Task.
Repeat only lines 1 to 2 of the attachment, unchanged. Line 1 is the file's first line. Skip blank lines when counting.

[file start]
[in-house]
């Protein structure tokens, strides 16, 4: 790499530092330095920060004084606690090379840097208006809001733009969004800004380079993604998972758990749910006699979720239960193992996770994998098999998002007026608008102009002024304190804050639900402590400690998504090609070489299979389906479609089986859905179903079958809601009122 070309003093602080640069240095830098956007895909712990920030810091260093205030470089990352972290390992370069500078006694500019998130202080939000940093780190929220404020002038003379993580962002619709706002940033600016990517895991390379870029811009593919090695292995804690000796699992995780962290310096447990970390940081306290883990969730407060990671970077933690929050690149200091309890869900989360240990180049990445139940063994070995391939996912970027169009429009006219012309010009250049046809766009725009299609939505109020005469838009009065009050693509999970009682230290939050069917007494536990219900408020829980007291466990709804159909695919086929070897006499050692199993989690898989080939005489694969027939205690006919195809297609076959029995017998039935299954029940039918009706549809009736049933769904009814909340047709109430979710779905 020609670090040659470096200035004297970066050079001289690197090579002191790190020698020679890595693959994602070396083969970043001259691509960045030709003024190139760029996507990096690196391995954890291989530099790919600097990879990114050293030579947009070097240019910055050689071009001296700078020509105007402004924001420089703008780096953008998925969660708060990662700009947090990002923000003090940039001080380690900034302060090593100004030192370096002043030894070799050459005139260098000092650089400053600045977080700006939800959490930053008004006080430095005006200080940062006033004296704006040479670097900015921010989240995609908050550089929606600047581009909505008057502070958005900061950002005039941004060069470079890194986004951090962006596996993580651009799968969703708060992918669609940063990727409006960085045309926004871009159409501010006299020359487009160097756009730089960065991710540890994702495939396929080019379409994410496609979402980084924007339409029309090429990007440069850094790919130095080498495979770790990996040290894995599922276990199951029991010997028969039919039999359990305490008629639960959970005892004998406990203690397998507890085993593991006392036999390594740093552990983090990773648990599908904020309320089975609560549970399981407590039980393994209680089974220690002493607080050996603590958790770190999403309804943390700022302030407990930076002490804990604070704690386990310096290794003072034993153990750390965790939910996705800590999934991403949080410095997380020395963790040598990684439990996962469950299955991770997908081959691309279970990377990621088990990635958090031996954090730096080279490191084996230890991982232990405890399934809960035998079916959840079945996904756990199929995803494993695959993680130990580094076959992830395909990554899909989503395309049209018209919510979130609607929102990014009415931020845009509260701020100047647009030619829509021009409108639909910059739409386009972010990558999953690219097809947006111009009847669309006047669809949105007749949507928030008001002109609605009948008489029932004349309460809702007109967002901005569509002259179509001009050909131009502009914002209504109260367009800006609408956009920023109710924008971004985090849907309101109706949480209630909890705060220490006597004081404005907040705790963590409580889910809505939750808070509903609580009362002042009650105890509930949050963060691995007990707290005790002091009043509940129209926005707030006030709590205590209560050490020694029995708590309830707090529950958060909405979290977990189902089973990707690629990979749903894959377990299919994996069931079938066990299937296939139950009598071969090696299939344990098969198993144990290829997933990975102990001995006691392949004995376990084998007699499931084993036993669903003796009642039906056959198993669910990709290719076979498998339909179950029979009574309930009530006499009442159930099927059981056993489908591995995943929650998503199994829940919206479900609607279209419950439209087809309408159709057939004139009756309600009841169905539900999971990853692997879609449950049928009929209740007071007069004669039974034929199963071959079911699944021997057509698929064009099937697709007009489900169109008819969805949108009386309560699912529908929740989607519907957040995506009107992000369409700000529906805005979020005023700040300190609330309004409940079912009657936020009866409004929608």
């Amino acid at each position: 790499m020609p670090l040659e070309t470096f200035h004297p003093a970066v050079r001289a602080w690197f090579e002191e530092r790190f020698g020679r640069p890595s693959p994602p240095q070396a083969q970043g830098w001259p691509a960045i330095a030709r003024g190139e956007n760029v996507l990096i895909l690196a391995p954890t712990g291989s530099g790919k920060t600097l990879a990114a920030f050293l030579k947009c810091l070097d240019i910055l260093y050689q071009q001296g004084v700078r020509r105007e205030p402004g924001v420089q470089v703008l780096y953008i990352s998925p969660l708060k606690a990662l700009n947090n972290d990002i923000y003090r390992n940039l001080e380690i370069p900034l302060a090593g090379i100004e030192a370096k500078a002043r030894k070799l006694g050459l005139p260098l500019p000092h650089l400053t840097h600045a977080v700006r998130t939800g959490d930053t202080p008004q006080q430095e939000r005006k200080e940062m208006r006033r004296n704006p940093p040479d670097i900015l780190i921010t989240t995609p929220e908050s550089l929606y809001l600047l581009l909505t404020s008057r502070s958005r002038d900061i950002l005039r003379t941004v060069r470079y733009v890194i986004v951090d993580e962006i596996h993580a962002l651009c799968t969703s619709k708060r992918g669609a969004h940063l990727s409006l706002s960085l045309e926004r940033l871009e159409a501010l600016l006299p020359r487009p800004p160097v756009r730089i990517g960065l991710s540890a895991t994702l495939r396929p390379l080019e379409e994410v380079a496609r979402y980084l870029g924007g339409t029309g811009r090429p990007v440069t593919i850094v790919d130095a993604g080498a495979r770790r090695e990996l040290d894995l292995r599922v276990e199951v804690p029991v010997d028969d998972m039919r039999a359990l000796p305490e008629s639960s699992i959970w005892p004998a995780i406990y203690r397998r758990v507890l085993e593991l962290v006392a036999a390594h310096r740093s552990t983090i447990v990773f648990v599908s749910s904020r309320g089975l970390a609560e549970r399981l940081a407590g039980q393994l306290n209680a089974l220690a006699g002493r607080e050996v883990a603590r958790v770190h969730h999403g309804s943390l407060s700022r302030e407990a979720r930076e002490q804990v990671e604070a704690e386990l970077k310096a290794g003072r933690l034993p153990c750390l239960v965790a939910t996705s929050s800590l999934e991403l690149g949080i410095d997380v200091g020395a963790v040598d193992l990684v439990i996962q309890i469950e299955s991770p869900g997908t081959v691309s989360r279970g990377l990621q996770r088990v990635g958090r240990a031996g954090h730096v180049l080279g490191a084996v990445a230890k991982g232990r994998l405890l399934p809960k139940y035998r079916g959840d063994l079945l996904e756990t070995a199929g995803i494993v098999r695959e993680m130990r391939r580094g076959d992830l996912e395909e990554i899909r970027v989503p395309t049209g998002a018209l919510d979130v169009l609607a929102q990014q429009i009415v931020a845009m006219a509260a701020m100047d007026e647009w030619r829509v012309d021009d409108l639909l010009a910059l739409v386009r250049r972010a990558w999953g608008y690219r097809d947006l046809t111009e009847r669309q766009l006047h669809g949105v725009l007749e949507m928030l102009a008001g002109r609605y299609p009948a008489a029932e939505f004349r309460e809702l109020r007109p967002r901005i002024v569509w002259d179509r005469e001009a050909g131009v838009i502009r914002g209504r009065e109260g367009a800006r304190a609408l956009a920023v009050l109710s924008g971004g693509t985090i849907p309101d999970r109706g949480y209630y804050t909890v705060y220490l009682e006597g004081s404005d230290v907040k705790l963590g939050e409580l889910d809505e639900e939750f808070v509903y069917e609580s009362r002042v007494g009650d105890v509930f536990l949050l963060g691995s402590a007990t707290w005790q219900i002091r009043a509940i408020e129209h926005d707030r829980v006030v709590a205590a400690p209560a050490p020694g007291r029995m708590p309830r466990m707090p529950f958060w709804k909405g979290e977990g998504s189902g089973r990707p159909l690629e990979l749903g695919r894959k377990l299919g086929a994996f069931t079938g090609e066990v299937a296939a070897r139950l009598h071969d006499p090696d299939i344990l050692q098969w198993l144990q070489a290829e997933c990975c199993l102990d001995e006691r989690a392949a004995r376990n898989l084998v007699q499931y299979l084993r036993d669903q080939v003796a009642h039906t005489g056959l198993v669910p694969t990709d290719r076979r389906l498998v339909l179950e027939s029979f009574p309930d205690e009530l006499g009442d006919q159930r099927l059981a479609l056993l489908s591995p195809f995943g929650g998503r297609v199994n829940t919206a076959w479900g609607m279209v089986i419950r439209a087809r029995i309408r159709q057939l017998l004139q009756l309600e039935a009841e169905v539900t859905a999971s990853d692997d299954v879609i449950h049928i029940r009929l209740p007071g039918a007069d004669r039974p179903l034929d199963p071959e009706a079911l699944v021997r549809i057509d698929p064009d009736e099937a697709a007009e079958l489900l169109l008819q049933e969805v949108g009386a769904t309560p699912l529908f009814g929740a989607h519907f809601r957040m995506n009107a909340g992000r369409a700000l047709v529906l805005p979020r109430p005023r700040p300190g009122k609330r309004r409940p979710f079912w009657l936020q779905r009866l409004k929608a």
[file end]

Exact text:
[in-house]
């Protein structure tokens, strides 16, 4: 790499530092330095920060004084606690090379840097208006809001733009969004800004380079993604998972758990749910006699979720239960193992996770994998098999998002007026608008102009002024304190804050639900402590400690998504090609070489299979389906479609089986859905179903079958809601009122 070309003093602080640069240095830098956007895909712990920030810091260093205030470089990352972290390992370069500078006694500019998130202080939000940093780190929220404020002038003379993580962002619709706002940033600016990517895991390379870029811009593919090695292995804690000796699992995780962290310096447990970390940081306290883990969730407060990671970077933690929050690149200091309890869900989360240990180049990445139940063994070995391939996912970027169009429009006219012309010009250049046809766009725009299609939505109020005469838009009065009050693509999970009682230290939050069917007494536990219900408020829980007291466990709804159909695919086929070897006499050692199993989690898989080939005489694969027939205690006919195809297609076959029995017998039935299954029940039918009706549809009736049933769904009814909340047709109430979710779905 020609670090040659470096200035004297970066050079001289690197090579002191790190020698020679890595693959994602070396083969970043001259691509960045030709003024190139760029996507990096690196391995954890291989530099790919600097990879990114050293030579947009070097240019910055050689071009001296700078020509105007402004924001420089703008780096953008998925969660708060990662700009947090990002923000003090940039001080380690900034302060090593100004030192370096002043030894070799050459005139260098000092650089400053600045977080700006939800959490930053008004006080430095005006200080940062006033004296704006040479670097900015921010989240995609908050550089929606600047581009909505008057502070958005900061950002005039941004060069470079890194986004951090962006596996993580651009799968969703708060992918669609940063990727409006960085045309926004871009159409501010006299020359487009160097756009730089960065991710540890994702495939396929080019379409994410496609979402980084924007339409029309090429990007440069850094790919130095080498495979770790990996040290894995599922276990199951029991010997028969039919039999359990305490008629639960959970005892004998406990203690397998507890085993593991006392036999390594740093552990983090990773648990599908904020309320089975609560549970399981407590039980393994209680089974220690002493607080050996603590958790770190999403309804943390700022302030407990930076002490804990604070704690386990310096290794003072034993153990750390965790939910996705800590999934991403949080410095997380020395963790040598990684439990996962469950299955991770997908081959691309279970990377990621088990990635958090031996954090730096080279490191084996230890991982232990405890399934809960035998079916959840079945996904756990199929995803494993695959993680130990580094076959992830395909990554899909989503395309049209018209919510979130609607929102990014009415931020845009509260701020100047647009030619829509021009409108639909910059739409386009972010990558999953690219097809947006111009009847669309006047669809949105007749949507928030008001002109609605009948008489029932004349309460809702007109967002901005569509002259179509001009050909131009502009914002209504109260367009800006609408956009920023109710924008971004985090849907309101109706949480209630909890705060220490006597004081404005907040705790963590409580889910809505939750808070509903609580009362002042009650105890509930949050963060691995007990707290005790002091009043509940129209926005707030006030709590205590209560050490020694029995708590309830707090529950958060909405979290977990189902089973990707690629990979749903894959377990299919994996069931079938066990299937296939139950009598071969090696299939344990098969198993144990290829997933990975102990001995006691392949004995376990084998007699499931084993036993669903003796009642039906056959198993669910990709290719076979498998339909179950029979009574309930009530006499009442159930099927059981056993489908591995995943929650998503199994829940919206479900609607279209419950439209087809309408159709057939004139009756309600009841169905539900999971990853692997879609449950049928009929209740007071007069004669039974034929199963071959079911699944021997057509698929064009099937697709007009489900169109008819969805949108009386309560699912529908929740989607519907957040995506009107992000369409700000529906805005979020005023700040300190609330309004409940079912009657936020009866409004929608």